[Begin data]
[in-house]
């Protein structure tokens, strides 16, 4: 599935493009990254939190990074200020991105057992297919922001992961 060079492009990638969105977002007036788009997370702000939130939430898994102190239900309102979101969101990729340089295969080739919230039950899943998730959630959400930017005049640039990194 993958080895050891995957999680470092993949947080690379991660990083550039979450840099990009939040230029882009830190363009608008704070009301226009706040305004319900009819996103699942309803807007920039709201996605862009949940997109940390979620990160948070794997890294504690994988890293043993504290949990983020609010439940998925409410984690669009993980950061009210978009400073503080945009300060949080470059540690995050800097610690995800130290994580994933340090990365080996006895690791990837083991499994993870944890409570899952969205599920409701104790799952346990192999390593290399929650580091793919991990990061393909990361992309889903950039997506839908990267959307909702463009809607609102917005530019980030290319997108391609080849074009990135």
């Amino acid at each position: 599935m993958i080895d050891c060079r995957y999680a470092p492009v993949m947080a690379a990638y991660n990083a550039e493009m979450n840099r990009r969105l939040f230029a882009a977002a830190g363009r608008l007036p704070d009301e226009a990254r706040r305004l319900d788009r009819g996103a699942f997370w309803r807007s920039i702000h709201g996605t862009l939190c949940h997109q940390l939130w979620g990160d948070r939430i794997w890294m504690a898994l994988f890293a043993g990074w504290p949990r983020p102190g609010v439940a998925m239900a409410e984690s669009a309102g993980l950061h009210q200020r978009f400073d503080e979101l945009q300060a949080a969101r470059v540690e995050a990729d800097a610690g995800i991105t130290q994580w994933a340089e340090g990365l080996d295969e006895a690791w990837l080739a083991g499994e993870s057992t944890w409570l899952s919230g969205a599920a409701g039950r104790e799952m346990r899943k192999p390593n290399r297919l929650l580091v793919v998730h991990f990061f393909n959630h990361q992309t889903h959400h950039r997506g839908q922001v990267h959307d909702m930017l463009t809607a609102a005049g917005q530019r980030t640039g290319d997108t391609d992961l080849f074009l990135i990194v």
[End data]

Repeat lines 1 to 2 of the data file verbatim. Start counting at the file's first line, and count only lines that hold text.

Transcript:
[in-house]
């Protein structure tokens, strides 16, 4: 599935493009990254939190990074200020991105057992297919922001992961 060079492009990638969105977002007036788009997370702000939130939430898994102190239900309102979101969101990729340089295969080739919230039950899943998730959630959400930017005049640039990194 993958080895050891995957999680470092993949947080690379991660990083550039979450840099990009939040230029882009830190363009608008704070009301226009706040305004319900009819996103699942309803807007920039709201996605862009949940997109940390979620990160948070794997890294504690994988890293043993504290949990983020609010439940998925409410984690669009993980950061009210978009400073503080945009300060949080470059540690995050800097610690995800130290994580994933340090990365080996006895690791990837083991499994993870944890409570899952969205599920409701104790799952346990192999390593290399929650580091793919991990990061393909990361992309889903950039997506839908990267959307909702463009809607609102917005530019980030290319997108391609080849074009990135």